Of course, this approach is applicable beyond the auto industry. It’s just a very good use case that folks understand. If you look at the rework of a defect — and it’s important to distinguish between a defect and rework — a defect can occur in the production line, but it only becomes rework if it goes undetected through final production. If you catch it, and fix it, before it gets to the next stage of the line, it’s no longer a defect. We emphasize detecting and correcting at the point of installation.
If a defect turns into rework work — which means if it’s either caught in final inspection or somewhere down the line, even potentially by the customer — then it’s about USD 300 per incident. So, if you think of that North American auto manufacturer who found 200 defects a day, they saved USD 300 multiplied by 200 defects multiplied by 365 days. That’s how you hit very large numbers very quickly in terms of saving.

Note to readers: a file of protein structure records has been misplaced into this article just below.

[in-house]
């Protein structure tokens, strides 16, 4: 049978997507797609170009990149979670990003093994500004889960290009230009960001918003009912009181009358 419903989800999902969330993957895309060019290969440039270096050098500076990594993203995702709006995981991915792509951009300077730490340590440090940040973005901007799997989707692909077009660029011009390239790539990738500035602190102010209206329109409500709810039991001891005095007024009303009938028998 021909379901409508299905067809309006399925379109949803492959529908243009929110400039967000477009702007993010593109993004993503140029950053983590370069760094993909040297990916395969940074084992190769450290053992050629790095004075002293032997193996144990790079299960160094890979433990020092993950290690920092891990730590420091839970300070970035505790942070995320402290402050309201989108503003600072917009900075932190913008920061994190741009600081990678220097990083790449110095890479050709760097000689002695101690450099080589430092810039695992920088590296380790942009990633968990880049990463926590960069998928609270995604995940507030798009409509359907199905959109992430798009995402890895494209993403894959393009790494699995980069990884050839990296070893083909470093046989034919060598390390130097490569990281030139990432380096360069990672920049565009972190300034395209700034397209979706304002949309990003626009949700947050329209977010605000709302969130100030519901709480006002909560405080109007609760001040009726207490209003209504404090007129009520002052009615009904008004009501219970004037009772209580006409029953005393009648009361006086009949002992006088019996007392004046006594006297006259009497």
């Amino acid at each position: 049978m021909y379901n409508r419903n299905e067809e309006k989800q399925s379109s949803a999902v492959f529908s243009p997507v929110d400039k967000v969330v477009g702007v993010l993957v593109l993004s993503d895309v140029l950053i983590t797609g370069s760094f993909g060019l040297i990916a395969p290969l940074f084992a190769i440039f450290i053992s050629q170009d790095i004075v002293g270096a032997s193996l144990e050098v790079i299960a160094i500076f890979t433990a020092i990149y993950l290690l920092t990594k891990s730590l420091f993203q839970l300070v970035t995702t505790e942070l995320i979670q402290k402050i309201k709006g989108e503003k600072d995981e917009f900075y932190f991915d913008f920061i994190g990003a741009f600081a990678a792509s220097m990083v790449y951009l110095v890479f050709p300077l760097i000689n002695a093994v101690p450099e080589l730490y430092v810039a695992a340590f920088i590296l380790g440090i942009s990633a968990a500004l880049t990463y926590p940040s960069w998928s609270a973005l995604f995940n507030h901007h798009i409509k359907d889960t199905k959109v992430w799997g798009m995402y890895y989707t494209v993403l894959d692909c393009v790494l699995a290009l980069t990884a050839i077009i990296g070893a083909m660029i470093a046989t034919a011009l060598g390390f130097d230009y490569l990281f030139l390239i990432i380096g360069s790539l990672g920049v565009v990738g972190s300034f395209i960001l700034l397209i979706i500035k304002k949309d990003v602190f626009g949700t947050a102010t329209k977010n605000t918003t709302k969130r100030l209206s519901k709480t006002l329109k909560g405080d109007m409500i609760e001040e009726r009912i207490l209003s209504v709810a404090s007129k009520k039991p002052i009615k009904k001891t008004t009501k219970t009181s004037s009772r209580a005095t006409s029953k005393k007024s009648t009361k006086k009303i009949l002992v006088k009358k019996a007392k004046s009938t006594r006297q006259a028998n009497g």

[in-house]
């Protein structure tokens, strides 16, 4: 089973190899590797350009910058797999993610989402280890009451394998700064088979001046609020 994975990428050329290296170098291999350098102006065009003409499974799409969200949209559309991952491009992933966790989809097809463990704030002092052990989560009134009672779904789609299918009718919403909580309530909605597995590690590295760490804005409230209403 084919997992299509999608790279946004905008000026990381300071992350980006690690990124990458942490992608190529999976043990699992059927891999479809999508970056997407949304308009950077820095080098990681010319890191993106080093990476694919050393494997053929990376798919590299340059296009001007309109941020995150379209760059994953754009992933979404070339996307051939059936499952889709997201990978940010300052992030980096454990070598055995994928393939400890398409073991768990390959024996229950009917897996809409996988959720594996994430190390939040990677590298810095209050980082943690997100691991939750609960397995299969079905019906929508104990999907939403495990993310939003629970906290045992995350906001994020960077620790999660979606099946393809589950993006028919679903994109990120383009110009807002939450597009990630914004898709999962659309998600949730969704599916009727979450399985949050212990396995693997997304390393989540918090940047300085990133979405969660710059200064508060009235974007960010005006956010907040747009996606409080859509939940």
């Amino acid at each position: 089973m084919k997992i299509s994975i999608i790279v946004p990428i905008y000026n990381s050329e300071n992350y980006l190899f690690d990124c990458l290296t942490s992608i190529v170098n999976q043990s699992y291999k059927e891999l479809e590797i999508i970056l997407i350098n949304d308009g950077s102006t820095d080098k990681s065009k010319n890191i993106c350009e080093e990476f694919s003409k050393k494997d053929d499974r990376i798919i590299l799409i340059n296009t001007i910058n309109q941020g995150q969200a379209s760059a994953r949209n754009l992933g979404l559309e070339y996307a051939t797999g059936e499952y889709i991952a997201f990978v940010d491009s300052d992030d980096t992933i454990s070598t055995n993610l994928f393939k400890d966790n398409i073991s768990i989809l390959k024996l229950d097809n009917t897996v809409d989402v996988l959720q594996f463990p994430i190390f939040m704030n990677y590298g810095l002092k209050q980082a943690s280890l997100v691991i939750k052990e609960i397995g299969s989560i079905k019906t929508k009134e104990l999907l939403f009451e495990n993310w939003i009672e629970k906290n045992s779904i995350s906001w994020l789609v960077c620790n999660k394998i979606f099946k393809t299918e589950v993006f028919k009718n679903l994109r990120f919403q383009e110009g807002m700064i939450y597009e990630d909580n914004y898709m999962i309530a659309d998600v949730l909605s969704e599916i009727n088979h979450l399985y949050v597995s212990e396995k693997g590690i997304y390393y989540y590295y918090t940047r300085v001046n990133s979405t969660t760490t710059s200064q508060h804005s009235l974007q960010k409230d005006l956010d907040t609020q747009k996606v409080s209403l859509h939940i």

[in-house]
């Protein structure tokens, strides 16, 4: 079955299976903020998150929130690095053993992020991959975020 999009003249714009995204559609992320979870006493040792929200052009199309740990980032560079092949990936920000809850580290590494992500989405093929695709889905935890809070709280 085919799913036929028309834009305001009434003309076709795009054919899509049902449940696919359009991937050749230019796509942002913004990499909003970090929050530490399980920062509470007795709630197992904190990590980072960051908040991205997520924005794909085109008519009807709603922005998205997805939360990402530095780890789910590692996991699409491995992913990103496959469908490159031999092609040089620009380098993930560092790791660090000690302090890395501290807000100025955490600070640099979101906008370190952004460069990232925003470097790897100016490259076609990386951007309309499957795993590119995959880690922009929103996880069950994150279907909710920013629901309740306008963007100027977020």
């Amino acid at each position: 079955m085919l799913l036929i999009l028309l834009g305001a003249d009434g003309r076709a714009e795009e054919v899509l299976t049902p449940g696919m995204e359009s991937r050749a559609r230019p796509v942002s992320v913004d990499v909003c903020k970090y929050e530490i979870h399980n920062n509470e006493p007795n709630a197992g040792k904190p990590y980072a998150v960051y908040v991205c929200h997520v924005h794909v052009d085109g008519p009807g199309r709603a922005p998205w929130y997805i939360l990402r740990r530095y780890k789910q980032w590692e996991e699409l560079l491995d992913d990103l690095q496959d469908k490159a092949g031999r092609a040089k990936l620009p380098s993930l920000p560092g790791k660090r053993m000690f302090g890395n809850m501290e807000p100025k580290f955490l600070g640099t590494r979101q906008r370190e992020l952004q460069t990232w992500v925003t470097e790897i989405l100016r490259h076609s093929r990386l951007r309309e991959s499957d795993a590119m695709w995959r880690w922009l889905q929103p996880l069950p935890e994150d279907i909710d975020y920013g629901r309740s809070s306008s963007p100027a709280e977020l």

Can you also talk about the savings from not over-maintaining an asset and only performing maintenance when it’s actually needed?
When our customers understand “$21,000 a minute,” they tend to create very rigid maintenance schedules. The problem is they have no knowledge of what actually needs to be fixed. It becomes hey we’re going to check everything once a week. There’s the idea that frequent maintenance schedules are cheaper even though it’s overkill.
But with an APM platform, you can reduce your maintenance and improve uptime — all at the same time! It is prescriptive in terms of understanding where you need to actually apply resources. It provides 24×7 monitoring of the health of assets, can detect anomalies before they become critical issues, and can predict the probability of failure in the future. Technicians are no longer tied to calendar-based scheduling. Because now a company has the data that indicates these assets are just fine and they’re not going to fail for another month, several months, or even years. This means technicians, who are becoming a scarce resource, can better schedule their time. And companies can utilize technicians much more effectively in the areas that have the highest value, based on data they can trust.